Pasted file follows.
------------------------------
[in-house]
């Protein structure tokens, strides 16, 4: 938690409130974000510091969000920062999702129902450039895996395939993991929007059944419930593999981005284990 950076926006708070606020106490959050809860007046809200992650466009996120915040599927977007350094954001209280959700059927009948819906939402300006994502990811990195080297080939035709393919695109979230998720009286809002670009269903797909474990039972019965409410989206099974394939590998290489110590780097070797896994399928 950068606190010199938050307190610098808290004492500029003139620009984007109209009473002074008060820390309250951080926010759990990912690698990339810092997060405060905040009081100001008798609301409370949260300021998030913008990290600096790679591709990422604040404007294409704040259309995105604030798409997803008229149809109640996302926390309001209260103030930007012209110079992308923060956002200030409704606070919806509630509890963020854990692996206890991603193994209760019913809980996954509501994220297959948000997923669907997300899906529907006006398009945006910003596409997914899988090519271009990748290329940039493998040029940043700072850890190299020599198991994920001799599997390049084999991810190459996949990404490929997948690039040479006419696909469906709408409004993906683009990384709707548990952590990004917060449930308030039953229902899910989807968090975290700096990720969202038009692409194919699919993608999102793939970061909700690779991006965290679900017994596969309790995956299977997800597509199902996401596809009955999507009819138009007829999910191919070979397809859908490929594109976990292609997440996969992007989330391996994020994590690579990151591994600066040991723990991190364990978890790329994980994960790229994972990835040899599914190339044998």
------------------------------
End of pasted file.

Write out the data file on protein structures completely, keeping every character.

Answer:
[in-house]
């Protein structure tokens, strides 16, 4: 938690409130974000510091969000920062999702129902450039895996395939993991929007059944419930593999981005284990 950076926006708070606020106490959050809860007046809200992650466009996120915040599927977007350094954001209280959700059927009948819906939402300006994502990811990195080297080939035709393919695109979230998720009286809002670009269903797909474990039972019965409410989206099974394939590998290489110590780097070797896994399928 950068606190010199938050307190610098808290004492500029003139620009984007109209009473002074008060820390309250951080926010759990990912690698990339810092997060405060905040009081100001008798609301409370949260300021998030913008990290600096790679591709990422604040404007294409704040259309995105604030798409997803008229149809109640996302926390309001209260103030930007012209110079992308923060956002200030409704606070919806509630509890963020854990692996206890991603193994209760019913809980996954509501994220297959948000997923669907997300899906529907006006398009945006910003596409997914899988090519271009990748290329940039493998040029940043700072850890190299020599198991994920001799599997390049084999991810190459996949990404490929997948690039040479006419696909469906709408409004993906683009990384709707548990952590990004917060449930308030039953229902899910989807968090975290700096990720969202038009692409194919699919993608999102793939970061909700690779991006965290679900017994596969309790995956299977997800597509199902996401596809009955999507009819138009007829999910191919070979397809859908490929594109976990292609997440996969992007989330391996994020994590690579990151591994600066040991723990991190364990978890790329994980994960790229994972990835040899599914190339044998």